If you have a complaint about your meal at a restaurant, you can ask your server to send it back to the kitchen. If you have a complaint about clothing you purchased from the Gap, you can return it for a refund.

If you have a complaint about your insurance company’s refusal to pay a settlement, a resolution is equally available as in the above scenarios, but the process is a bit more formalized. That’s where the Financial Services Commission of Ontario comes in (sometimes referred to as the Ontario Insurance Council).

Insurance is a heavily regulated industry, which can make dispute resolution both easier and more complex. The responsibilities of an insurance company are clearly defined, and plenty of free resources exist for resolving disputes.

It’s unlikely that a consumer would ever have to spend money on a lawyer to get fair treatment. However, like most regulated industries that resolve disputes primarily through government bodies, the steps to resolution can be a bit complicated and time-consuming. We hope this article will quickly answer any questions you might have.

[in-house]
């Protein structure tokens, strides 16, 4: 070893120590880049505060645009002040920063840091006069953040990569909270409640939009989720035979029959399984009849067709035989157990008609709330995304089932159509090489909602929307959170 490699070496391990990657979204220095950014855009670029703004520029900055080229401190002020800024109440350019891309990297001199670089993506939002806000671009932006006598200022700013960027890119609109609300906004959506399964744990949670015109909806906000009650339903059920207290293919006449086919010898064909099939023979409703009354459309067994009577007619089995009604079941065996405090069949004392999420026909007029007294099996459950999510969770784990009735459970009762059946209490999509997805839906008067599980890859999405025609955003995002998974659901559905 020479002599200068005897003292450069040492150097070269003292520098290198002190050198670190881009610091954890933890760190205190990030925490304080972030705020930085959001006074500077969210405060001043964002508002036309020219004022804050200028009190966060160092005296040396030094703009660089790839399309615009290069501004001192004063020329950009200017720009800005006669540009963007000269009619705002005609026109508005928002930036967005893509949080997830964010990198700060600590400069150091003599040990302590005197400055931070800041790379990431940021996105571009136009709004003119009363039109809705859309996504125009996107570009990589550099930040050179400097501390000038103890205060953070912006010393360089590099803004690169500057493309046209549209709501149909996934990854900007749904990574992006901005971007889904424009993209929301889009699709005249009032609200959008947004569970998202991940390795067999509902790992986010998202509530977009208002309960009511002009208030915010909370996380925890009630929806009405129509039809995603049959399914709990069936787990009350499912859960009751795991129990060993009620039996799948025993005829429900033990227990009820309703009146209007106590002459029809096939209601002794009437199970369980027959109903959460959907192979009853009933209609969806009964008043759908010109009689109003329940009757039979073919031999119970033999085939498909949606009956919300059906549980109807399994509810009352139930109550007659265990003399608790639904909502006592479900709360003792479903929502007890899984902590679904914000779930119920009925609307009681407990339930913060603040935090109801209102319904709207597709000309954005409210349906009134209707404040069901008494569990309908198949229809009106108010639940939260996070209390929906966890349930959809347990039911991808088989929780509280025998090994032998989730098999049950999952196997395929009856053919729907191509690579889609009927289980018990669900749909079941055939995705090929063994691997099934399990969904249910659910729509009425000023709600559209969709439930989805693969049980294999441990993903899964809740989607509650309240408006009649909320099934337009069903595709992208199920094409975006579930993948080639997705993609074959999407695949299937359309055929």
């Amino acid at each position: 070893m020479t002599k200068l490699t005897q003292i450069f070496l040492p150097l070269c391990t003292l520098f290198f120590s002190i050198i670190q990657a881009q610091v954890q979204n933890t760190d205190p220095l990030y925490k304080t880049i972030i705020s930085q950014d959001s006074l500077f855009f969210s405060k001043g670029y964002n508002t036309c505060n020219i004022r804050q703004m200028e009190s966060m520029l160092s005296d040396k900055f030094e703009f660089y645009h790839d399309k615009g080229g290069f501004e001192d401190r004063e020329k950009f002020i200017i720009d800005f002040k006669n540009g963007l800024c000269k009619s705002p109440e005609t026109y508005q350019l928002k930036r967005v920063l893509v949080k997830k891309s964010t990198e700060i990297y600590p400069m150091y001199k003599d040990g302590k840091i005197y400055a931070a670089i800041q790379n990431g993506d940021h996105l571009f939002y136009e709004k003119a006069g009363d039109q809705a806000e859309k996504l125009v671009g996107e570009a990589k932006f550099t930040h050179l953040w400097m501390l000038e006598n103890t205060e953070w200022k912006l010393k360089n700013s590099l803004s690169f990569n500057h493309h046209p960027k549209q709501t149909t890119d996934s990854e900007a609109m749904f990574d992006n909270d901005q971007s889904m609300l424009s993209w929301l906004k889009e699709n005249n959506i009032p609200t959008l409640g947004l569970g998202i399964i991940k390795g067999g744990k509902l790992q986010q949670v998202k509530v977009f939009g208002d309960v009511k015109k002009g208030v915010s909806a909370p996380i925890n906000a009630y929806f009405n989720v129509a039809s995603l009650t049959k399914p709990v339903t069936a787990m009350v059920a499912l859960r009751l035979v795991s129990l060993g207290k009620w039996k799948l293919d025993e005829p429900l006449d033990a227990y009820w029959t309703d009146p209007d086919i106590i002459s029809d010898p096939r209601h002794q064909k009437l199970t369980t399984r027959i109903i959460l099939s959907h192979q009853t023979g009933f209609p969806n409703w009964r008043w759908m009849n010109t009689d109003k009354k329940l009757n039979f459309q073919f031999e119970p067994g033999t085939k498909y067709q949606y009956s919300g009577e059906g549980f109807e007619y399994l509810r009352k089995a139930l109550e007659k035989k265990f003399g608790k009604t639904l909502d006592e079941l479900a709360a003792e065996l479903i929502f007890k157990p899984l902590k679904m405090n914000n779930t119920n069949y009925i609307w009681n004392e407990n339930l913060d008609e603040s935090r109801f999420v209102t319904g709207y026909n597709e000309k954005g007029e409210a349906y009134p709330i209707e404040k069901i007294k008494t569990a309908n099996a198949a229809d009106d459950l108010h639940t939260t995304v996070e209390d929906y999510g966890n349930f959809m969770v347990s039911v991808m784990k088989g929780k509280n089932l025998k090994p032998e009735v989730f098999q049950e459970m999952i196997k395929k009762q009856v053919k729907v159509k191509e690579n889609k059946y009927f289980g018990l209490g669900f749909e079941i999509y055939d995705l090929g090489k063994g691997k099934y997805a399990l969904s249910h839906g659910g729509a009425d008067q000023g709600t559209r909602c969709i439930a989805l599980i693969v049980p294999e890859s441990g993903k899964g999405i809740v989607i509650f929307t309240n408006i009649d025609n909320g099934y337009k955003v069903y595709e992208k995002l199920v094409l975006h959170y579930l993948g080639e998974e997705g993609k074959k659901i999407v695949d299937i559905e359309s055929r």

Use an ombudservice before the Ontario Insurance Council

There is a service you should use to resolve your insurance issues before taking your case to the Ontario Insurance Council.

If you can’t resolve a dispute through the insurance company’s customer representatives, you may still find resolution within the company. All licensed insurers have an internal ombudsperson or liaison officer, and their role within the company is defined by the government. Customers can trust that their support is without bias towards the company.

Nevertheless, this isn’t the only ombudsperson available to customers. In Canada, the General Service OmbudService (GIO) can resolve disputes independently. They provide a free service that’s made available to insurance customers through any communication channel.

Whichever ombudservice you use, it’s important to provide as much information as possible, including the names of anyone you’ve spoken with, the emails or letters you’ve received, and, most importantly, a final position letter that you’ve requested from the company. The more information you provide the more quickly you will receive a fair resolution to your complaint.